Taken together, these factors encourage fan fiction writers to work alone.  However, some of the most innovative stories have been the products of co-authors.  Joint authors can bring different perspectives to their shared work, different interpretations of a show’s canon as well as the works of other fan fiction authors. 

I am fortunate to be part of a successful co-writing partnership with one of this site’s co-editors, TheWrtrInMe, a partnership that has not only forced me to “up my game” as a fiction writer, but that has also helped me to maintain my enthusiasm for writing fan fiction.  On the basis of nearly a year of co-writing, I have some thoughts on several important issues that writers must deal with when collaborating.

Compatibility:  My co-author and I did not set out to collaborate at the start.  I served as her beta, initially editing stories for grammar and typographical errors.  In time, that expanded to making suggestions on the plot of stories, and on the plots of new stories as they were developed.  In time, our work became so intertwined that it was correct to bill it as joint work, and we found ourselves writing the stories together.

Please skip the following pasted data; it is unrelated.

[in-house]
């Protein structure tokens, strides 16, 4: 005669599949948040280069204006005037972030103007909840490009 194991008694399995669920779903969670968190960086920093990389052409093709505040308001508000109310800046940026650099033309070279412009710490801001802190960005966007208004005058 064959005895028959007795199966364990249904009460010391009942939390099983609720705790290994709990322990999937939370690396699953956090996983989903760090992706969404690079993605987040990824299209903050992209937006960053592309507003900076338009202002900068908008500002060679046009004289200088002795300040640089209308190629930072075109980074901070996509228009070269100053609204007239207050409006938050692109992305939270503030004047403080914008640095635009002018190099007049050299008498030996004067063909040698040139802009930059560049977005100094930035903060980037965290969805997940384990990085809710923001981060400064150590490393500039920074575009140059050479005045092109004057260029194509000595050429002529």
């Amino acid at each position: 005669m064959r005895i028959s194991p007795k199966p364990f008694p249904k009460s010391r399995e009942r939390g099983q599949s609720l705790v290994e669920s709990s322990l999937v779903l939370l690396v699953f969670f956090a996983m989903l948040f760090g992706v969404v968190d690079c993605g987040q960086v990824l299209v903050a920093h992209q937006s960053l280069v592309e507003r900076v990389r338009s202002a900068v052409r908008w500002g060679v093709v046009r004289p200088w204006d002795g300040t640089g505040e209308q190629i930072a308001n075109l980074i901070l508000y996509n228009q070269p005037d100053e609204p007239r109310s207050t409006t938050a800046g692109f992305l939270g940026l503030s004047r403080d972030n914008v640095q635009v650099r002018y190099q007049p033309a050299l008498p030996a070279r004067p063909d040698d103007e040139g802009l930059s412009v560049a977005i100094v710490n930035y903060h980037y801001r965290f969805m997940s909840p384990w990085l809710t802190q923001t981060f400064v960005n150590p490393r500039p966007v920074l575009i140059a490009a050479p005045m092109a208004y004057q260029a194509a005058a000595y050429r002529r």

Vision:  Co-authors will find that their work proceeds more smoothly when they agree on where a story will go.  My co-author and I have been very lucky to agree on the plots to our stories, and especially upon the climax and denouement to each story.  This draws on a shared interpretation of the show that we track, and agreement especially on changes we need to make to that show’s canon as we write.

Ego:  Writers obviously seek credit for their work, and that becomes more important in fan fiction, since the only recompense for work is credit as author.  There is always the risk that authors may feel that a co-writer is taking credit for their work, and co-authors must understand how their efforts fit together, whether one author takes the lead in cutting the first draft of a story, or whether it is a full-fledged tag-team effort where each author drafts part of the story.